If you don’t have insurance or can’t find a psychiatrist with the availability or expertise you need in your insurance network, call ahead to find out what the psychiatrist charges for an out-of-pocket session. Some offer sliding-scale options—aka, discounted rates for patients depending on their income or ability to pay—so check those out, Dr. Shepard says. You should also call your insurance company to find out if they will cover part of your out-of-network sessions once you meet your deductible.
FYI, some insurance companies require you to get a referral to see a psychiatrist from either your primary care provider or another licensed mental health provider, like a therapist, Dr. Romero-Gaddi notes. The majority of patients that both he and Dr. Shepard see don’t typically need referrals, but it might be helpful to ask your primary care doctor or therapist, if you have one, for help finding a psychiatrist anyway. This concludes your brief lesson on the frustrating realities of health insurance.
Another place Dr. Romero-Gaddi suggests searching for a psychiatrist is Psychology Today. You’ll be able to filter by location, gender, price, and more.
2. Your first appointment will probably be an assessment.
Before you start panicking about what deep stuff you’ll get into during your first appointment, keep in mind that the initial visit is usually more of a “diagnostic assessment,” says Dr. Romero-Gaddi. Don’t be surprised if they send you a form to fill out in advance that helps them screen you for mental health conditions such as anxiety and depression, he says.
They might also ask you to bring or forward some medical records that can help them better understand your history—like any previous hospitalizations, medications, or diagnoses worth noting, says Dr. Shepard. Yes, this process of chasing down info from doctors' offices and therapy practices can be tedious as hell, but it’s important for your psychiatrist to get the full picture of what you’re dealing with and what you’ve tried in the past before they begin treating you.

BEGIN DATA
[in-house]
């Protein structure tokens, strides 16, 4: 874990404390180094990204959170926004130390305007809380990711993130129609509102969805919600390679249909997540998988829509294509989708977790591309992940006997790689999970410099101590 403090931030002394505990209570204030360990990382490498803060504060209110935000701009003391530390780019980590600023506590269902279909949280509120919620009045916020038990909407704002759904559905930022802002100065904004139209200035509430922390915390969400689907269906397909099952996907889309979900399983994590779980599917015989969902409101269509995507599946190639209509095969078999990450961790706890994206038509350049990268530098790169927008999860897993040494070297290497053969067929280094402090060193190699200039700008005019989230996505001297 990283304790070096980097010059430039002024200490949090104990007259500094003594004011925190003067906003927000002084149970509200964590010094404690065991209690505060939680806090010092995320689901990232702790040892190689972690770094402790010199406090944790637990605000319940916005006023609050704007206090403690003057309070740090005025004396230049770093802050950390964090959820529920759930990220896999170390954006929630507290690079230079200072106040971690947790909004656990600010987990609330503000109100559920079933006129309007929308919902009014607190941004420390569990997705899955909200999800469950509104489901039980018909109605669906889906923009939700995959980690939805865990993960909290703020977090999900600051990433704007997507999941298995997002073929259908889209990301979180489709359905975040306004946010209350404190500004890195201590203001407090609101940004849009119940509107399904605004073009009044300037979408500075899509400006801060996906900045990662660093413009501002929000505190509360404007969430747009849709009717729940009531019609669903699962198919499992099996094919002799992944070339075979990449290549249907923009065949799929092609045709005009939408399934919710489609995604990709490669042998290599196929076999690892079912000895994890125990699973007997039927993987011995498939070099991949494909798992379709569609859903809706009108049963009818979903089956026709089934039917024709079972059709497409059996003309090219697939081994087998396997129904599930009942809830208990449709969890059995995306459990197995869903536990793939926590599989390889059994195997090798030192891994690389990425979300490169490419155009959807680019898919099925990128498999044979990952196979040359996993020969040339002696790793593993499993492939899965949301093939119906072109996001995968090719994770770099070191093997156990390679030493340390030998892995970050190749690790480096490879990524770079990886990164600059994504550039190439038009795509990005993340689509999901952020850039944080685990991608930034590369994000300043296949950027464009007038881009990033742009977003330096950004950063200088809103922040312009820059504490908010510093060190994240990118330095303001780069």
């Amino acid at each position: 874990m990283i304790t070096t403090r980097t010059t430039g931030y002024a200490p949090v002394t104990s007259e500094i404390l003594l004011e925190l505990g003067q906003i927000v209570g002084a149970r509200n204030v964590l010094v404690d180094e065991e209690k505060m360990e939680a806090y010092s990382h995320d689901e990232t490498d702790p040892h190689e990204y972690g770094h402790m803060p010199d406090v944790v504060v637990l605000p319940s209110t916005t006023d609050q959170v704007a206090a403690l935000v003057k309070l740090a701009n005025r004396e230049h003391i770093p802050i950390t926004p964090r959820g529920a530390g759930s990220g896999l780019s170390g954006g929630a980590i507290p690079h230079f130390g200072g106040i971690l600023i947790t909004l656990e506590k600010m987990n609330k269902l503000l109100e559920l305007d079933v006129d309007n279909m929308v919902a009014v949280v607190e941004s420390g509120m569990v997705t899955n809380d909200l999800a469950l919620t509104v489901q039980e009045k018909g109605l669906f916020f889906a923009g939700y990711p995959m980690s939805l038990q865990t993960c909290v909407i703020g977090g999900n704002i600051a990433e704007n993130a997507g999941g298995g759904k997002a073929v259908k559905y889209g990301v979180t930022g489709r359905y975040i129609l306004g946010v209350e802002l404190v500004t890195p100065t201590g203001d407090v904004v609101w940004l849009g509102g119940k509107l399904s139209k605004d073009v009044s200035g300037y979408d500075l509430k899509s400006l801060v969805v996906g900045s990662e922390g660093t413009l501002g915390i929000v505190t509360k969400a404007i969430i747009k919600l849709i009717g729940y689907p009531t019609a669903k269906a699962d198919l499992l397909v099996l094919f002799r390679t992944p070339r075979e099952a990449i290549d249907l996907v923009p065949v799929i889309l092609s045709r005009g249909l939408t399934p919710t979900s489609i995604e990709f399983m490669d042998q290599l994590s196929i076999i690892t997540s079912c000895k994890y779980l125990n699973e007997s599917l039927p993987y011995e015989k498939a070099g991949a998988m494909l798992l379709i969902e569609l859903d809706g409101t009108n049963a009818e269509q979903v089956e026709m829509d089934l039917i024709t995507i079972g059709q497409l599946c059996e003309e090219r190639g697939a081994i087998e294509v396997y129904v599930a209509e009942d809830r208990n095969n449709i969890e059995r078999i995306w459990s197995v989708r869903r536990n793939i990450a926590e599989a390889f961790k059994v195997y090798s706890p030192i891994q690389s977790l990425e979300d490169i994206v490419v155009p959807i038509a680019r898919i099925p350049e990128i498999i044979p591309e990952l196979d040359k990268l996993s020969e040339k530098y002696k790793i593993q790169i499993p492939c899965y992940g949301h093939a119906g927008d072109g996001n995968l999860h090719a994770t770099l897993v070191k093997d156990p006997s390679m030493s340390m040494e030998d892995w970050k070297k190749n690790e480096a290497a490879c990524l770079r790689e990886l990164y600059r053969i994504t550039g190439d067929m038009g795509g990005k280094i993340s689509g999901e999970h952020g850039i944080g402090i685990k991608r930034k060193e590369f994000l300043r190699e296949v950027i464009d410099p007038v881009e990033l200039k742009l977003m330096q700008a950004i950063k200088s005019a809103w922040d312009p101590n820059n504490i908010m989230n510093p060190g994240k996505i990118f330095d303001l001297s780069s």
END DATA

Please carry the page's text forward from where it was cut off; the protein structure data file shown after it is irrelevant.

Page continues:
Once you’re there, they’ll ask you more questions about your medical history, your family’s medical history, and your current symptoms. Since some psychiatrists offer therapy in addition to prescribing medication, they’ll probably ask you what you’re looking to get out of meeting with them, Dr. Romero-Gaddi explains. Yep, it’s thorough.
3. You may or may not walk away with a prescription.
After speaking with you, a psychiatrist should be able to deduce if medication is even necessary and, if so, what meds and treatment plan is right for you. “I'll talk to them about what I think might be going on, and then, given what's going on, what the research has shown is probably going to be the best treatment for that, whether that be therapy, medications, or a combination of both,” Dr. Shepard explains. You might also talk about lifestyle changes you can make or other treatment programs that could be helpful, she says.